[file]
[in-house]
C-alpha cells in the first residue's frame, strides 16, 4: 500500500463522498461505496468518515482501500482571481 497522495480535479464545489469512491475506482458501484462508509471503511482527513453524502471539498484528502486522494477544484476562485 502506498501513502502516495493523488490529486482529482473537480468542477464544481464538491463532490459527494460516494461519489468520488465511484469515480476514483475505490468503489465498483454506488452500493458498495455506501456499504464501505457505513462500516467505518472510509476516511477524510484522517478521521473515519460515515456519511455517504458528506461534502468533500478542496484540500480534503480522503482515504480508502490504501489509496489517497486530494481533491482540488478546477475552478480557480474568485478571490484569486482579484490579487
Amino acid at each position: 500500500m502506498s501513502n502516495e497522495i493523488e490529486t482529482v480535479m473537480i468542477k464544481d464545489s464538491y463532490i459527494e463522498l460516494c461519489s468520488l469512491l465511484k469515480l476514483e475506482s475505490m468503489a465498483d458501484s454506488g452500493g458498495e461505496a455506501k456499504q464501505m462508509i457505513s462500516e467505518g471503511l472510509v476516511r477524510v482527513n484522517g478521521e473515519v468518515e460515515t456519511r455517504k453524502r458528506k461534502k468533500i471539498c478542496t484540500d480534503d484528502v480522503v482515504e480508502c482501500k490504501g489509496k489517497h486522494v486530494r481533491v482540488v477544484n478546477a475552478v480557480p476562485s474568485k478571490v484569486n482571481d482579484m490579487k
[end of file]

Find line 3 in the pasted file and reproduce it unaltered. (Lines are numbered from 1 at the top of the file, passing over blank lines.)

Amino acid at each position: 500500500m502506498s501513502n502516495e497522495i493523488e490529486t482529482v480535479m473537480i468542477k464544481d464545489s464538491y463532490i459527494e463522498l460516494c461519489s468520488l469512491l465511484k469515480l476514483e475506482s475505490m468503489a465498483d458501484s454506488g452500493g458498495e461505496a455506501k456499504q464501505m462508509i457505513s462500516e467505518g471503511l472510509v476516511r477524510v482527513n484522517g478521521e473515519v468518515e460515515t456519511r455517504k453524502r458528506k461534502k468533500i471539498c478542496t484540500d480534503d484528502v480522503v482515504e480508502c482501500k490504501g489509496k489517497h486522494v486530494r481533491v482540488v477544484n478546477a475552478v480557480p476562485s474568485k478571490v484569486n482571481d482579484m490579487k